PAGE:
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This review was originally written for The Public Reviews.

http://www.thepublicreviews.com/fear-and-loathing-in-las-vegas-the-vaults-london/

As the headline show running throughout The Vaults Festival 2014, Lou Stein has taken on this adaptation of this American novel. The pre-show holding area features a swirling roulette table, cactus lamps and a taco stand to get the audience in the mood. Artworks of Ralph Steadman, who illustrated the novel, are also exhibited and his works appear in the show. Though the effort feels a little half hearted as an introduction to the story of the journalist Raoul Duke taking his attorney Dr. Gonzo to Las Vegas to cover the Mint 400 race. They soon abandon the task and indulge in some not inconsiderable drug and drink binging. Their journey and Las Vegas itself is seen through their heavily drug influenced and skewed perspectives.

The audience is perched on wobbly and lightly padded benches and the stage is spread right across the width of the room. There is a delightful piece of set designed by Rosie Moon in the centre of the stage that transforms a convertible neatly into a hotel bed. The width of the room and the use of projection of images and animation against the backdrop gives an encompassing visual dynamism to the production. Yet, the use of it is not taken far enough especially its potential for the hallucinogenic acid trips scenes. Instead, the psychedelic trips are reduced to the ensemble cast contorting awkwardly, hissing and tongues held out with the narrator doing most of the work.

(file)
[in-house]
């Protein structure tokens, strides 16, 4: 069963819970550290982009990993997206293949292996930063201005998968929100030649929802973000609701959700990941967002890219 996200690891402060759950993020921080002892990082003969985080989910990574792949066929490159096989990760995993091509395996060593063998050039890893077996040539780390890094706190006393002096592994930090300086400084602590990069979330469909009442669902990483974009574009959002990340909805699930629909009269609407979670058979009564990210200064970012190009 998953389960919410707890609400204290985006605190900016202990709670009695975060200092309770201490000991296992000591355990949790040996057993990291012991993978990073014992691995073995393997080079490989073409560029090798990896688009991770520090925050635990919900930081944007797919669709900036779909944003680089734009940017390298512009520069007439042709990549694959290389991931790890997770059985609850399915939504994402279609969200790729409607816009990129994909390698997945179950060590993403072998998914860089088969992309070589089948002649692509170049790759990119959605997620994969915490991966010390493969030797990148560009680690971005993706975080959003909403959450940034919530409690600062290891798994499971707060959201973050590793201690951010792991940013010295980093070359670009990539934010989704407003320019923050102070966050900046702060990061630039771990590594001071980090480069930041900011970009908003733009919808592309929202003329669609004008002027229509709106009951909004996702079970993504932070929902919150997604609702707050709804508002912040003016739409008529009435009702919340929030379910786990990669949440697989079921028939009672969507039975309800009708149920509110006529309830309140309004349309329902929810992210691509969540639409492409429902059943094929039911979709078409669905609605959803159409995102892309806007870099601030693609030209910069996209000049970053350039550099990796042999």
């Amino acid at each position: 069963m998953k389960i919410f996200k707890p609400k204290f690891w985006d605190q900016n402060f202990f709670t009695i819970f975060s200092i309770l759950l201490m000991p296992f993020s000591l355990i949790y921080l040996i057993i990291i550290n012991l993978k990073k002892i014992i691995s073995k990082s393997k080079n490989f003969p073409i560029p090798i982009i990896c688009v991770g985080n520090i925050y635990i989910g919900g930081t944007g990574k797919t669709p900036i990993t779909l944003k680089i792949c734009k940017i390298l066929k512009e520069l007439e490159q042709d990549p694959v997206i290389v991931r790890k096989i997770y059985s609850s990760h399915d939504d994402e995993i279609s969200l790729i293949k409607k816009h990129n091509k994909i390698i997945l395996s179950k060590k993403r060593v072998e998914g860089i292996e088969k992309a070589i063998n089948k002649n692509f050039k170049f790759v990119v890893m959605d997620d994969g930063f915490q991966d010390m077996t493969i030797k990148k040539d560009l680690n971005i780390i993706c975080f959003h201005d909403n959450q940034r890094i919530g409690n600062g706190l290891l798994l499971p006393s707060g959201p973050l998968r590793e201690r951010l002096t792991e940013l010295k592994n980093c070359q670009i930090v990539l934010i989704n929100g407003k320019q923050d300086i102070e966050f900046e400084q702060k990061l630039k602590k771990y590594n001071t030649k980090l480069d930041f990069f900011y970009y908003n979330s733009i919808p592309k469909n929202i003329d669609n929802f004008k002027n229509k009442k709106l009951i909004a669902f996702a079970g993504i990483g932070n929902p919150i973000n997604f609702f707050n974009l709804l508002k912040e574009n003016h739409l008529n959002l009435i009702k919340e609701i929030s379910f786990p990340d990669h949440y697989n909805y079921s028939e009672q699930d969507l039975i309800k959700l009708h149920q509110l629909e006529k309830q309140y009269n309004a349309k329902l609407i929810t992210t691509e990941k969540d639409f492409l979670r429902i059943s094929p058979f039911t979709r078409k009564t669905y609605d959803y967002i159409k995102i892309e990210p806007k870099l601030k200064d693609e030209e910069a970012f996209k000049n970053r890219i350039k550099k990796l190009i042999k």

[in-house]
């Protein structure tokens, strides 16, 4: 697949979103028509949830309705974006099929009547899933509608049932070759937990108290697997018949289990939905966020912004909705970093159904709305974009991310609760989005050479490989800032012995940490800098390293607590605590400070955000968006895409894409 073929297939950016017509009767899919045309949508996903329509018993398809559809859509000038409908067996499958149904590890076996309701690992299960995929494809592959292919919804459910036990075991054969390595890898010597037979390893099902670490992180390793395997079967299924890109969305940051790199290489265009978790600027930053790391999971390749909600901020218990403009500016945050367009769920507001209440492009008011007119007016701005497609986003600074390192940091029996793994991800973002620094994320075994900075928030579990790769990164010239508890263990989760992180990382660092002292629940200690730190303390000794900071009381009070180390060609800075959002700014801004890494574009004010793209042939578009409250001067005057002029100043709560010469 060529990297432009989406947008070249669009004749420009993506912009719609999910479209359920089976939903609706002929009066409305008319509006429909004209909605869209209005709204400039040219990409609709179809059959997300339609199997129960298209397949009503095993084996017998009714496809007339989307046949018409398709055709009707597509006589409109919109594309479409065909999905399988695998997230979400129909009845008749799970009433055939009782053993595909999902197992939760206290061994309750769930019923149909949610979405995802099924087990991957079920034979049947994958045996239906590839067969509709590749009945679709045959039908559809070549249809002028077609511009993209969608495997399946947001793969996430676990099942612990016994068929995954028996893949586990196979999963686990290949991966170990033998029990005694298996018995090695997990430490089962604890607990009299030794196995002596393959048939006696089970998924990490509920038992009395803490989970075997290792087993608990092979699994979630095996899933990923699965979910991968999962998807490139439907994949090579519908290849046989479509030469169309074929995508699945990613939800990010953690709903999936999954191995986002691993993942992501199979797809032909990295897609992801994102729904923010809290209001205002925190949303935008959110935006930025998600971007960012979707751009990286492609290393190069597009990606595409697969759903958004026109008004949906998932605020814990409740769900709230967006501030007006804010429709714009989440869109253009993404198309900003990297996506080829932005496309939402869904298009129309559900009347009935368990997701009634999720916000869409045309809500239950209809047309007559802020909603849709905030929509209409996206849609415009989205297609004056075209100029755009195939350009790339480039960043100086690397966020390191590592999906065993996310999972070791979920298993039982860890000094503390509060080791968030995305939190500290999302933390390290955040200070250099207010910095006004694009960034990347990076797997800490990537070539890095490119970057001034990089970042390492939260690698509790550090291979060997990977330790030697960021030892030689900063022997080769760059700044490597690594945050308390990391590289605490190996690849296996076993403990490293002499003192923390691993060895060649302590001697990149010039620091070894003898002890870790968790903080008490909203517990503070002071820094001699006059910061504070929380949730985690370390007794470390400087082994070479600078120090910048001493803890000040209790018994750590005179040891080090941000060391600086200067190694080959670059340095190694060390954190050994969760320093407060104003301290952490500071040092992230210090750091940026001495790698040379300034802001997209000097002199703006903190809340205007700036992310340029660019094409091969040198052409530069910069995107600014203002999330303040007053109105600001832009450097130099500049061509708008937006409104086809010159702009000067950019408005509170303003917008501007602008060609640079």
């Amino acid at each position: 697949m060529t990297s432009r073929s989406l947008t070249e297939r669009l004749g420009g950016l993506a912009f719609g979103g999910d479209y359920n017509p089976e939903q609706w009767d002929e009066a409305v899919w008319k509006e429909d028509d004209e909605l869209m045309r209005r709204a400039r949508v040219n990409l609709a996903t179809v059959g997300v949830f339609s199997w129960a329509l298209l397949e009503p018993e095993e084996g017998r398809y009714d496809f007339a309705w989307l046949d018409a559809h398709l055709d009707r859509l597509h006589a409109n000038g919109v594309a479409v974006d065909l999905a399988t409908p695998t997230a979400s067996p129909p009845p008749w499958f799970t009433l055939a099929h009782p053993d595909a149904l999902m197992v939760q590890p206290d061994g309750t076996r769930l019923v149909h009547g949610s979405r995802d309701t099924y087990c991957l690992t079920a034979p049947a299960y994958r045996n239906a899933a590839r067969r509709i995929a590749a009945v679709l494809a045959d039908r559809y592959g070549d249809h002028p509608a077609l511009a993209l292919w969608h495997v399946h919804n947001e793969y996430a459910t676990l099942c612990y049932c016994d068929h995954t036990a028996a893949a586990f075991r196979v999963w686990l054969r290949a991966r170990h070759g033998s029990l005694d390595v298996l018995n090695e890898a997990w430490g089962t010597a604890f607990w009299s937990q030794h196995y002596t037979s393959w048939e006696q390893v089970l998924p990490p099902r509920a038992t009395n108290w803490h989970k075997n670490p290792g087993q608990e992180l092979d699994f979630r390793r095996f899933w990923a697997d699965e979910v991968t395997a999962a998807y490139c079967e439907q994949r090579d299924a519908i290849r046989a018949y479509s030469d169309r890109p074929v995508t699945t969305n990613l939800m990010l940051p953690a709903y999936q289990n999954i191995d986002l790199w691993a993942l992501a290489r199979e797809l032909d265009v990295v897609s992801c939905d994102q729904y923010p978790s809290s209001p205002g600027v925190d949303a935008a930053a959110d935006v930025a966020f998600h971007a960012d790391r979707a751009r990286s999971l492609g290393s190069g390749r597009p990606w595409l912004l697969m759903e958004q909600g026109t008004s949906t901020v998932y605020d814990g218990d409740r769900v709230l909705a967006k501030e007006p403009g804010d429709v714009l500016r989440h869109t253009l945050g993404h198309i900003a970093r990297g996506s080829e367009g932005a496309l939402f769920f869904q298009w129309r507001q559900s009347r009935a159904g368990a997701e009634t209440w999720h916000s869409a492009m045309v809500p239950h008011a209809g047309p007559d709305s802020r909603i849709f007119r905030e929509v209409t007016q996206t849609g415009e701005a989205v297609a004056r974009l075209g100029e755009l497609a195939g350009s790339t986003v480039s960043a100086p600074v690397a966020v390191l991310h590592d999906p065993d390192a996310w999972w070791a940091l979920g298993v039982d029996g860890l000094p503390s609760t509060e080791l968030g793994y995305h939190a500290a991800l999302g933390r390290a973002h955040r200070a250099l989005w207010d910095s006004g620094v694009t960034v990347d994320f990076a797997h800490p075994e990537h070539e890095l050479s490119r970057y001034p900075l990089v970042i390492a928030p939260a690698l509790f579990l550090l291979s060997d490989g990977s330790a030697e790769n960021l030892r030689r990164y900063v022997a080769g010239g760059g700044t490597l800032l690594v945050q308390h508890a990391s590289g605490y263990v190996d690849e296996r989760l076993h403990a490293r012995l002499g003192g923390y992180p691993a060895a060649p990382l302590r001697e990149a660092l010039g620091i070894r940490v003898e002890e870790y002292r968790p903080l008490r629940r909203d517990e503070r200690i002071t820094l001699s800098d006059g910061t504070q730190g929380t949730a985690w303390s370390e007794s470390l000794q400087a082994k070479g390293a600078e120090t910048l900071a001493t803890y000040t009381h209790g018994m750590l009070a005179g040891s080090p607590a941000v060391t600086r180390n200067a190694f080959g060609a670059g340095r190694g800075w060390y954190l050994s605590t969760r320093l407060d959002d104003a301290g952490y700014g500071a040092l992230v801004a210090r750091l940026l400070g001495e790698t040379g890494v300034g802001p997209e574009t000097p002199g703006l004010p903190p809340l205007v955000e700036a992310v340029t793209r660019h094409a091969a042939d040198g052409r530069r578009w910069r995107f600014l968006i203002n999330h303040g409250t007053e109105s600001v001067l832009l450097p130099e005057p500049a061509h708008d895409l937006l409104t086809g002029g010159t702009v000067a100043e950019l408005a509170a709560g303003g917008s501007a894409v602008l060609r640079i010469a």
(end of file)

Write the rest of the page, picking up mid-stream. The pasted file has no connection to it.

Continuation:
Adapted and directed by Stein, he retains the role of the narrator as it is integral to the book. The narrator’s presence is useful in bringing out the literary side of the original work, dissecting the drug induced mental landscape and its commentary on American excess and culture. But the back and forth between the action and narration feels disruptive as it is not seamlessly integrated into the production. His position on the far side of the stage does not help either. As the narration drifts into philosophical musing in the second half and the narrative dissipates, the dramatic momentum leading up to the interval is lost. What is left are short pieces of prose and excerpts lacking any theatrics.

Rob Crouch is the brash and unhinged Dr Gonzo and the embodiment of his character. In one scene, Crouch wields his knife with such gusto that members of the back row get a splash of grapefruit juice that the knife is covered in. Ed Hughes is the quieter Raoul Duke but his performance feels forced at times.

There are moments in this production that thrill and there is good support from the ensemble cast. It is a difficult work to adapt to the stage and the ambition is there, though it is found wanting in most departments.

Photo: Nobby Clarke

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